[Verdebinario] Fwd: Ada Lovelace Day: Marina Zhurakhinskaya and Outreachy

fraticello fraticello a autistici.org
Mer 14 Ott 2015 00:28:28 UTC

-------- Forwarded Message --------
Subject: 	Ada Lovelace Day: Marina Zhurakhinskaya and Outreachy
Date: 	Tue, 13 Oct 2015 18:07:47 -0400
From: 	Free Software Foundation <info a fsf.org>
Reply-To: 	Free Software Foundation <info a fsf.org>
To: 	free software supporter <ciccionoto a libero.it>

Free Software Foundation

Dear free software supporter,

Today is the seventh annual Ada Lovelace Day, a time to celebrate
women's achievements in science, technology, engineering, and math.

Lady Ada King, Countess of Lovelace, was a 19th-century English
mathematician who many consider the first programmer, because she
published the most complete and in-depth description of the Analytical
Engine, an early computer conceived of -- but never built -- by Charles
Babbage. This year, to honor Ada Lovelace's legacy, we want to tell you
more about Marina Zhurakhinskaya and Outreachy.

Zhurakhinskaya and Karen Sandler, co-organizers of OPW (now Outreachy),
with Richard Stallman, accepting the 2014 Free Software Award for
Projects of Social Benefit for OPW./

Marina is an engineer -- she has worked at Red Hat for nearly a decade,
and her work currently focuses on community diversity and inclusion. She
also works with Outreachy <http://outreachy.org/>, an internship program
that aims to bring underrepresented groups into the free software
community, which received the Free Software Foundation's Award for Free
Software Projects of Social Benefit in 2014, under its previous name,
the Outreach Program for Women.

Outreachy offers mentored, remote internships in free software.
Participating projects include GNOME, Wikimedia, and Mozilla. Since
2010, the program has had nearly 250 participants, many of whom have
moved on to jobs in tech, conference presentations, and giving back to
the program by becoming mentors. We conducted an email interview with
Marina to tell us a bit more.

    Talk about your new role as senior outreach specialist of community
    diversity and inclusion at Red Hat. How did your own experience in
    the tech industry influence your career track at Red Hat? And how
    did you become involved with Outreachy (formerly the Outreach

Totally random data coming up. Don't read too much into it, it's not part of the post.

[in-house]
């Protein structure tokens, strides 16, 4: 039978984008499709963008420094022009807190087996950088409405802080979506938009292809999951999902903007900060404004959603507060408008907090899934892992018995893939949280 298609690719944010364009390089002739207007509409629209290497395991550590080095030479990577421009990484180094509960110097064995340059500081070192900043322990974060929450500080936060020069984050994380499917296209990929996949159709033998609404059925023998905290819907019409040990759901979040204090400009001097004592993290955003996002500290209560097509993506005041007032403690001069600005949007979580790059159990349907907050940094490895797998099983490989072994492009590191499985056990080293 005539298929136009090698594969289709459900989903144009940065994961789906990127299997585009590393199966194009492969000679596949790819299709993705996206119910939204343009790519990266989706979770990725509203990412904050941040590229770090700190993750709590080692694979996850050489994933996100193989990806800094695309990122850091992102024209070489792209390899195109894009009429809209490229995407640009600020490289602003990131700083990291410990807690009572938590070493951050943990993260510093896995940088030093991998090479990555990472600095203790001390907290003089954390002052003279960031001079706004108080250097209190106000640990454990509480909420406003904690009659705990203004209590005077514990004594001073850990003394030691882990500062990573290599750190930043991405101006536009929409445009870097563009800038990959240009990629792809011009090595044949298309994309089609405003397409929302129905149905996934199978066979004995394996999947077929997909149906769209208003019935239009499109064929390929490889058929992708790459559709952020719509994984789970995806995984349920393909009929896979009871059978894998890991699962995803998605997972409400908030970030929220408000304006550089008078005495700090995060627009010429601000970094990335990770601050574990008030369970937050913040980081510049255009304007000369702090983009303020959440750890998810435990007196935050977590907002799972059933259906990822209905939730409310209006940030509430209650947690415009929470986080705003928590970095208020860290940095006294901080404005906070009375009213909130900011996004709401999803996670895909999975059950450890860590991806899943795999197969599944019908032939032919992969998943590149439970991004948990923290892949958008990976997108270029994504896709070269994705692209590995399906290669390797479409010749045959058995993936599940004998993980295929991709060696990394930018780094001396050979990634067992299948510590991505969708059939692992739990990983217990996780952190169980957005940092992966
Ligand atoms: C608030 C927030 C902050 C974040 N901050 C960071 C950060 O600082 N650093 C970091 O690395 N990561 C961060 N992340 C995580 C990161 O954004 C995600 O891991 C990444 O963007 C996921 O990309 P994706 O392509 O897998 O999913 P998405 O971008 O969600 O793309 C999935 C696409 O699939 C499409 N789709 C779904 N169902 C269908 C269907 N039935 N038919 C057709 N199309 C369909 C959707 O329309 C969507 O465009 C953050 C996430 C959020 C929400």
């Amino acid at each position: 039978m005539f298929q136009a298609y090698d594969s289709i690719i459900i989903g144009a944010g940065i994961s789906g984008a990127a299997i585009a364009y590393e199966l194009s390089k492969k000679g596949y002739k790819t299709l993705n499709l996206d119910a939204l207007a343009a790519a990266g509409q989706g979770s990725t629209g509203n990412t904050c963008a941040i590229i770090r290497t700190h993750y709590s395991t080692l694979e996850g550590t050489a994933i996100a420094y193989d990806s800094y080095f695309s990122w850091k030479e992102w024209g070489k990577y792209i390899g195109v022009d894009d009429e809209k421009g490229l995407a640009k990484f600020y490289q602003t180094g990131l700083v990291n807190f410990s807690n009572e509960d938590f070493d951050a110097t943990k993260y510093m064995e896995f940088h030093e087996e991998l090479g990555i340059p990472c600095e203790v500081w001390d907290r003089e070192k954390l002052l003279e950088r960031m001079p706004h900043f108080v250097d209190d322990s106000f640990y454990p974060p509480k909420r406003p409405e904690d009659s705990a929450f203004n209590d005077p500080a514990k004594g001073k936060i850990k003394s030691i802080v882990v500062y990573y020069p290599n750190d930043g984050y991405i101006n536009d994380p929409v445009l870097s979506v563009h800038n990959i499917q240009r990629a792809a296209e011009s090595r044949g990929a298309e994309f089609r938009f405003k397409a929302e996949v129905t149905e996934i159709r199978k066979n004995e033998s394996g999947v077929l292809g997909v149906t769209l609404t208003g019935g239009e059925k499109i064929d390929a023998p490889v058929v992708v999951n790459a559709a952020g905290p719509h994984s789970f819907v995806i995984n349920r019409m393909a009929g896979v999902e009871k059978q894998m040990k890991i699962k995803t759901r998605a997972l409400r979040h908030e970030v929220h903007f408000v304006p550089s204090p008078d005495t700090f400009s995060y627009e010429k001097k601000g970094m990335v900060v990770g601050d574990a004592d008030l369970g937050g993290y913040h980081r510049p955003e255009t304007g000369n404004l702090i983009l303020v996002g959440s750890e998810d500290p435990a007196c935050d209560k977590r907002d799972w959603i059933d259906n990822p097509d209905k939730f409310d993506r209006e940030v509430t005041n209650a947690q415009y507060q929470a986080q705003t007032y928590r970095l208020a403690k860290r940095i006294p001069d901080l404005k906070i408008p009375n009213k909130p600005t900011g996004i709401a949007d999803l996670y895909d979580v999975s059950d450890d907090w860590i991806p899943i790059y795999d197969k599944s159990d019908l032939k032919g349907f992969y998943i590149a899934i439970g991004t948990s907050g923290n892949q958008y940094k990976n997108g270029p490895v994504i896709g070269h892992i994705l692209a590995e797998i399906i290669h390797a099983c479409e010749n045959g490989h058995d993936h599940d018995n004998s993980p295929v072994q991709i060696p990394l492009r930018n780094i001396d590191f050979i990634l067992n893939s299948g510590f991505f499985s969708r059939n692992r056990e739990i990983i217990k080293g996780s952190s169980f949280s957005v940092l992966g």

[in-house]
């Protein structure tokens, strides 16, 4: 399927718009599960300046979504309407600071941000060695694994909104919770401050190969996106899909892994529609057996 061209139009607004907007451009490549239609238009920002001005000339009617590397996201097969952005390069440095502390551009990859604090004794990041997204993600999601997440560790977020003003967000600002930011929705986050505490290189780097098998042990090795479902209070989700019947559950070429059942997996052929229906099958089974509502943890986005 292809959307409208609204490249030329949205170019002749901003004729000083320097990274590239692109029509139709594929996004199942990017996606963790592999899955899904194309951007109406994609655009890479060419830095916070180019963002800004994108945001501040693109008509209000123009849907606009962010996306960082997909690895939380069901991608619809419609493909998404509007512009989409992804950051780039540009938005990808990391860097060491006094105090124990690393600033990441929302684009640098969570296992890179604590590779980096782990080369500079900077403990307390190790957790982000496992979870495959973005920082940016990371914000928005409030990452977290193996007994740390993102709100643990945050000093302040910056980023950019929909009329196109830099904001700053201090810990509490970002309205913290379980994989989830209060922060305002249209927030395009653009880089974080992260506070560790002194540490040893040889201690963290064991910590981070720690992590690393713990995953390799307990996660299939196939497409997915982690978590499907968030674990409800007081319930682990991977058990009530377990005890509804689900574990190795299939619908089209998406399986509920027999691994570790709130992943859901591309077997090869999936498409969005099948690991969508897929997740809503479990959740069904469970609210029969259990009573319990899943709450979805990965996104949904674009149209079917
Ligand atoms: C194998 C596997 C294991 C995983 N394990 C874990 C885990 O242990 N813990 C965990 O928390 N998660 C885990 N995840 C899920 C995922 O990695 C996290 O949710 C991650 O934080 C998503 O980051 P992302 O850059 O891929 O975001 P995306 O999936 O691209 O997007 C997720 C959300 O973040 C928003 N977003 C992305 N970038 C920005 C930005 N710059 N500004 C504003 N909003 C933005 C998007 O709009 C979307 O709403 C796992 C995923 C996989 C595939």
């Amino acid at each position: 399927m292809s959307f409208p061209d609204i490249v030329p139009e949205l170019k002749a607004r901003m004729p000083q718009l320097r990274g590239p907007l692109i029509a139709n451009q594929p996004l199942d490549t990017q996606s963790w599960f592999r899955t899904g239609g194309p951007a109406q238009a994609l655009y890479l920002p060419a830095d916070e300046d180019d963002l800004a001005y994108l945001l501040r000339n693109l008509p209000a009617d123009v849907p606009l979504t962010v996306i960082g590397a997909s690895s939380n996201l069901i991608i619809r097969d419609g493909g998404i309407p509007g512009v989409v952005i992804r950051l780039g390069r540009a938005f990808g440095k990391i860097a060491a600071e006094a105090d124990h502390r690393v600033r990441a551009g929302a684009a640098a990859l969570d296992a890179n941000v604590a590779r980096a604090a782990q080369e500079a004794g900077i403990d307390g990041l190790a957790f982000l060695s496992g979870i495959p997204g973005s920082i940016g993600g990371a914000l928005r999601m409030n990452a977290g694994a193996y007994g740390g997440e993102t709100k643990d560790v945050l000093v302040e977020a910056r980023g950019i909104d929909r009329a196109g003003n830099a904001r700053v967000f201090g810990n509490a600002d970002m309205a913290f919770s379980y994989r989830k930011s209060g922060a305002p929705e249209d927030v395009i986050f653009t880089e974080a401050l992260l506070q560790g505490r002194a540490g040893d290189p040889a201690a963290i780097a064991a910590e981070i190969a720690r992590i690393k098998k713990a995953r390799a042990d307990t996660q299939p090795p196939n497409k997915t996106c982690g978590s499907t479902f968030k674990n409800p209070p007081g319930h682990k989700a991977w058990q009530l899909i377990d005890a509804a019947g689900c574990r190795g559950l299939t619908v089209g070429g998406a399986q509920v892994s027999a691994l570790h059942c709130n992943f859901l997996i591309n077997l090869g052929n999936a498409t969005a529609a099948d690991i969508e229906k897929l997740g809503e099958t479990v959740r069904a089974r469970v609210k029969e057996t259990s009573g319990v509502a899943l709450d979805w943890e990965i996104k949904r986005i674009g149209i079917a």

Program for Women)?

Working as a senior software engineer at Red Hat on the GNOME Project, I
was very impressed by the talent of the project contributors, by how
rewarding it is to work on free software, and by the feeling of
connectedness one gets when collaborating with people all over the
world. Yet, at GUADEC 2009, of approximately 170 attendees, I believe I
was one of only eight women. Of the software developers working on the
entire GNOME project at the time, I was one of only three.

Shortly after that GUADEC, the GNOME Foundation board of directors asked
if I would be willing to lead an outreach effort for GNOME aimed at
bringing women into the community and mentoring participants. I also got
an invitation to participate in the Free Software Foundation's Women's
Caucus <https://www.fsf.org/news/recommendations-from-the-womens-caucus>
and later attended the Women in Free Software track at LibrePlanet 2010.
These events allowed me to learn about the efforts that already had
taken place in free software to increase participation by women and
allowed me to make connections with other people passionate about this
topic. I created the Outreach Program for Women with the help and
support of Stormy Peters – then GNOME Foundation executive director.
Later, the next GNOME Foundation executive director, Karen Sandler,
helped expand the program beyond GNOME to include many free software

As the Outreach Program for Women grew, I switched to a role of
community engagement lead at Red Hat, combining GNOME community
management and coordination of the program. At the same time, I was
gaining more experience in diversity by following the resources created
by the Ada Initiative and others who wrote about diversity issues,
attending AdaCamps, and later joining the board of advisors and board of
directors for the Ada Initiative. In 2015, as coordinators of Outreach
Program for Women, Karen Sandler and I have led the work to rename it to
Outreachy, move it to Software Freedom Conservancy
<https://sfconservancy.org/> as its new organizational home, and, with
the help of four new coordinators, expand it to be open to people of
color underrepresented in tech in the U.S., while continuing to be open
to cis and trans women, trans men, and genderqueer people worldwide.

The vast potential to empower more people from diverse backgrounds
through participation in free software and to make our community
stronger with more contributors motivated me to seek a full-time
position focused on free software community diversity and inclusion. My
senior outreach specialist role at Red Hat involves co-organizing
Outreachy and providing support for Red Hatters who are looking to make
their communities and teams more diverse and inclusive. At the core of
this role is a recognition that while we need participation from all
engineers as mentors and allies for diversity efforts, we should not
primarily rely on minority engineers to take on the work of organizing
these efforts or developing expertise on the issue, as this is an
excessive burden. A major component of the role is organizing structured
and meaningful opportunities to be mentors for all engineers, that draw
on people's specialized skills, help them grow professionally, and only
require a manageable time commitment from them.

    How has winning a Free Software Award for Projects of Social Benefit
    in 2014 impacted Outreachy?

Winning a Free Software Award for Projects of Social Benefit was a very
proud moment for Outreachy. It showed that the free software community
valued and supported the effort to bring in more people from diverse